I have another suspect: it might be that this could also happen on the same system. When I do my computations and store the input data for the computation in an OCAF binary file, it might be that after retrieving floating-point numbers they have changed a little bit, because the OCAF binary file stores them with another precision compared to the computer memory. But I am still doing research on that.

Up to now I had the idea that when restoring my OCAF file, I could give the number of expected points as an input to the computation algorithm. Then the algorithm could accept even points that seem "too close to each other". The same could be done in the intersection example. If I want to force a method to find three intersections, it could just take the three points where the curves come closest to each other - no matter whether these "close points" seem to be intersections or not.

If there are other ideas, I really would be eager to learn them.

Benjamin Bihler's picture

My suspect was wrong: up to now I have not found any example where the computation results differ after storing computation input data to a file and retrieving it again.

So my precision problem happens only during point computations on Windows-64-Bit and Linux-32-Bit-Systems. There two points have one time a distance of 24.999999999999999999999mm and the other time a distance of 25.0mm (estimations). And since two points may not be closer than 25mm, on one system a point is sorted out and on the other it is not.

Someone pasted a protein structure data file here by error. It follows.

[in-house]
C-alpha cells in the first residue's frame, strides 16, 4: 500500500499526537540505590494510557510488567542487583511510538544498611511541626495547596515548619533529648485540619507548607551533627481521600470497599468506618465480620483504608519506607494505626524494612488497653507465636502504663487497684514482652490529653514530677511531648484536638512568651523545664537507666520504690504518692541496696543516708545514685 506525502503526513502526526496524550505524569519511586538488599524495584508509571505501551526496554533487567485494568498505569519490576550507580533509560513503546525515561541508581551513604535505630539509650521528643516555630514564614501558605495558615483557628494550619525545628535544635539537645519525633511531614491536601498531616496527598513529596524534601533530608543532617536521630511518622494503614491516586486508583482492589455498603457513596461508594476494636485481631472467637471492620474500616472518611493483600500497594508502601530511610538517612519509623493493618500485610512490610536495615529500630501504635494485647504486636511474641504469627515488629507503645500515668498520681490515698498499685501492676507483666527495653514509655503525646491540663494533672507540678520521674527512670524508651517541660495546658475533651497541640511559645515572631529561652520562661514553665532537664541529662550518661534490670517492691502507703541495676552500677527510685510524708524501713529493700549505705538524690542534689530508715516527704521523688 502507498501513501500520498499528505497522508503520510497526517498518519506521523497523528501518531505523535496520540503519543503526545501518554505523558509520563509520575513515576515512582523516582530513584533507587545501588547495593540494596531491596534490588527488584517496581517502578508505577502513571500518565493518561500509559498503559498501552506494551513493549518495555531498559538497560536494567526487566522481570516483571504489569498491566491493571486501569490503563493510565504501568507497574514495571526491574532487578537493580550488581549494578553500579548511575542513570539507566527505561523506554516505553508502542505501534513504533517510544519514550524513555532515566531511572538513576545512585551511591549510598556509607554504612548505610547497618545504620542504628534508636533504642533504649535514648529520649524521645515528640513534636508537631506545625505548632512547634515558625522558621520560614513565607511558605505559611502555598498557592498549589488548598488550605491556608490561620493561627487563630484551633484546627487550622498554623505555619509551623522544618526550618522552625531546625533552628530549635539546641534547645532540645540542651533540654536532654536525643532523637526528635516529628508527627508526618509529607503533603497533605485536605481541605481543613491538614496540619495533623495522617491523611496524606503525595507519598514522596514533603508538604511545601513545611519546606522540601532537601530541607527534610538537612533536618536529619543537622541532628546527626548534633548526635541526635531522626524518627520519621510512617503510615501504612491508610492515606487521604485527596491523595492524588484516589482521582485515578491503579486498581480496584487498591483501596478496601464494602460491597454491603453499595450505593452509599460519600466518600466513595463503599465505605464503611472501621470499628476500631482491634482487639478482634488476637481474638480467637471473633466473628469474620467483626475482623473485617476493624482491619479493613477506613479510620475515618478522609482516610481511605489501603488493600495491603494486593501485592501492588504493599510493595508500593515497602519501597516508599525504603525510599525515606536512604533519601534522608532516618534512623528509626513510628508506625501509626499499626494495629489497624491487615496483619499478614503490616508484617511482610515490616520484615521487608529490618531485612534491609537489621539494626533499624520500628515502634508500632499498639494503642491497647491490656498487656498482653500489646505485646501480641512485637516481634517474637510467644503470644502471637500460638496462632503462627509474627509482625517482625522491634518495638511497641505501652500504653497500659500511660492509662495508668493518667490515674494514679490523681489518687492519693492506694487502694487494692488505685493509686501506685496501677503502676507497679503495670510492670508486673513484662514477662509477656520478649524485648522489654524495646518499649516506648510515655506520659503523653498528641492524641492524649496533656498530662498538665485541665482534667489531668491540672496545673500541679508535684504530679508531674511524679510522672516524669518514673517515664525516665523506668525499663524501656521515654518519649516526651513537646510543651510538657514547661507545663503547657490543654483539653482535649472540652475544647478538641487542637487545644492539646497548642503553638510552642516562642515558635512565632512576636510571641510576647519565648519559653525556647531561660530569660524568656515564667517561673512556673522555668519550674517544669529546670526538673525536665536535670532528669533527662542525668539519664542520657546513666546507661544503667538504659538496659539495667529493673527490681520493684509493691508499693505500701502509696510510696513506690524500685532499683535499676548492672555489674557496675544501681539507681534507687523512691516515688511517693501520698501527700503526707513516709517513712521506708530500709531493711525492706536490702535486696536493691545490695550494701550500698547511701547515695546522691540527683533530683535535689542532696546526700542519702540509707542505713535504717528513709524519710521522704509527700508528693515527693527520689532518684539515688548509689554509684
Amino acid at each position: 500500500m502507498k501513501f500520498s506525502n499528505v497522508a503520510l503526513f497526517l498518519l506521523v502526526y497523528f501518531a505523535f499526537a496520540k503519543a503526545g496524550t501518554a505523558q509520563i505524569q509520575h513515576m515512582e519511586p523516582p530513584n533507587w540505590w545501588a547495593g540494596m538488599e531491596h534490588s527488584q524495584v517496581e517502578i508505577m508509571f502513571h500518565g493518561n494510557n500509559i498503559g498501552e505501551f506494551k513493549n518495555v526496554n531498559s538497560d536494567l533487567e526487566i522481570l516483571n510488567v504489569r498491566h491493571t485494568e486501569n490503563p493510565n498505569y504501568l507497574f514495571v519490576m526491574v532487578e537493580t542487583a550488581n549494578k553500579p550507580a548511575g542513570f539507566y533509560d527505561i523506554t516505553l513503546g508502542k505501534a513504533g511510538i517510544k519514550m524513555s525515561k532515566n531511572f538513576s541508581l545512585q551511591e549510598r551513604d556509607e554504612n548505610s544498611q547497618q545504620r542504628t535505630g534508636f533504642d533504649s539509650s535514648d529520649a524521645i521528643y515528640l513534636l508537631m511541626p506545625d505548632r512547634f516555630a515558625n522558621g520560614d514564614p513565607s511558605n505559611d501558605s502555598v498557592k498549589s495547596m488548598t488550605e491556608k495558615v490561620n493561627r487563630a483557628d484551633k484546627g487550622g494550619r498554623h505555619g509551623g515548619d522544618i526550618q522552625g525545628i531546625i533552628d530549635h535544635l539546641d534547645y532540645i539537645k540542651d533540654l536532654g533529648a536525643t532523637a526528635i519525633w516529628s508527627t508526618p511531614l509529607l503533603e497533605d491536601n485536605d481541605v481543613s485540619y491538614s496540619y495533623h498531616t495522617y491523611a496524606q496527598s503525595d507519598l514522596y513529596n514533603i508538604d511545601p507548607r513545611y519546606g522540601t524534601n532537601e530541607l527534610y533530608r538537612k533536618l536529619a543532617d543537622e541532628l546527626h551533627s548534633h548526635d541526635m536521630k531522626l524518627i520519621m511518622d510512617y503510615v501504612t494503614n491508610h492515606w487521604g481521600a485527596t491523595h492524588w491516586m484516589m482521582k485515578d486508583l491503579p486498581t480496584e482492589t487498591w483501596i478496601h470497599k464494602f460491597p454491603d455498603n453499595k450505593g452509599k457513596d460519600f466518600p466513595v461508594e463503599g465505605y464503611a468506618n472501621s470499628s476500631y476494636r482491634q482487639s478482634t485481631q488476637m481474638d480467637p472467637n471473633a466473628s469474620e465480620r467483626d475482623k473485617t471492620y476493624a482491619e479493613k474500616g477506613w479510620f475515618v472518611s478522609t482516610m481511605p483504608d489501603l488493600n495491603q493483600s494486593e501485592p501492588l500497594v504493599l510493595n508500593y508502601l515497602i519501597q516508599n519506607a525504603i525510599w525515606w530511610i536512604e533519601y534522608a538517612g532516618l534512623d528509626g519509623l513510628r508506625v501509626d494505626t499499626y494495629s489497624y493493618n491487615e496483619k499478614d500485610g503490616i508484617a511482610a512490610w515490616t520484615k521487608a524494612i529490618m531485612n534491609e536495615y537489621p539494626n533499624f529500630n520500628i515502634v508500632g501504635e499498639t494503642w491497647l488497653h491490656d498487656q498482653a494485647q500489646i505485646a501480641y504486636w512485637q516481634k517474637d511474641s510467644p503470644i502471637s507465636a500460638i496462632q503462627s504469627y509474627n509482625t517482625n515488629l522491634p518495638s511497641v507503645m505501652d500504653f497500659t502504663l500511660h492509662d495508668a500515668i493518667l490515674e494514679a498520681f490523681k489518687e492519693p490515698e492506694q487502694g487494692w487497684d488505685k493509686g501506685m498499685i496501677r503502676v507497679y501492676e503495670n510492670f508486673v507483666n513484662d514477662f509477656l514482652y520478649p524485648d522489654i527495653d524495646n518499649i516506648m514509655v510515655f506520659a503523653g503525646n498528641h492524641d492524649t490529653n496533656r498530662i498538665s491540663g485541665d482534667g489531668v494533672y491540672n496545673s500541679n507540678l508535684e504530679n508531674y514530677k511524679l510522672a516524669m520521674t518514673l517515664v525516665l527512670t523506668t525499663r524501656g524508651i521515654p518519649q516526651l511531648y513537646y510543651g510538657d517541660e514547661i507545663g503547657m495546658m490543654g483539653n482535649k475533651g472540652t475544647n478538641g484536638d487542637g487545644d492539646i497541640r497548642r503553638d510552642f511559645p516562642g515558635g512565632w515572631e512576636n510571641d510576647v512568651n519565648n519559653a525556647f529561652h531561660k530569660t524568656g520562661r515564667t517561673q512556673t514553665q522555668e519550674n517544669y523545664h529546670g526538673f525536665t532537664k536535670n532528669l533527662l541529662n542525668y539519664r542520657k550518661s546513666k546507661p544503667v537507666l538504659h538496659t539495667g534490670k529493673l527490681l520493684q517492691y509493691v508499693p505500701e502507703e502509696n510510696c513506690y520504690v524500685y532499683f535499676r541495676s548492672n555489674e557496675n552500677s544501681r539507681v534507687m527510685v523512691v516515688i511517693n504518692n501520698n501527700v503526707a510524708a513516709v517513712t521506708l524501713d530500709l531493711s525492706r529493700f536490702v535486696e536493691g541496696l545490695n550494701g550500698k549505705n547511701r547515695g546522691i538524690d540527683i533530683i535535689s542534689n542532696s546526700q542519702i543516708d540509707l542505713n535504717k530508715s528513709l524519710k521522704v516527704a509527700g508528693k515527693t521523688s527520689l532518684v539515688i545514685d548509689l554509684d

Benjamin Bihler's picture

For the record: the problem is even worse! It seems that even on the same system I can get reproducibly different computation results depending on whether some algorithms have been run serial or parallel (with std::async). The difference is of course extremely low (around 1.0e-12), but it is there. And as soon as I extract discrete values from the floating point data (like computing the result point that is closest to some geometry), these values may differ greatly. It may happen for example, that two points had equal distance in the first calculation, but in the second calculation one point is closer to the geometry by 1.0e-12 millimeter and therefore the algorithm takes another point and does something completely different.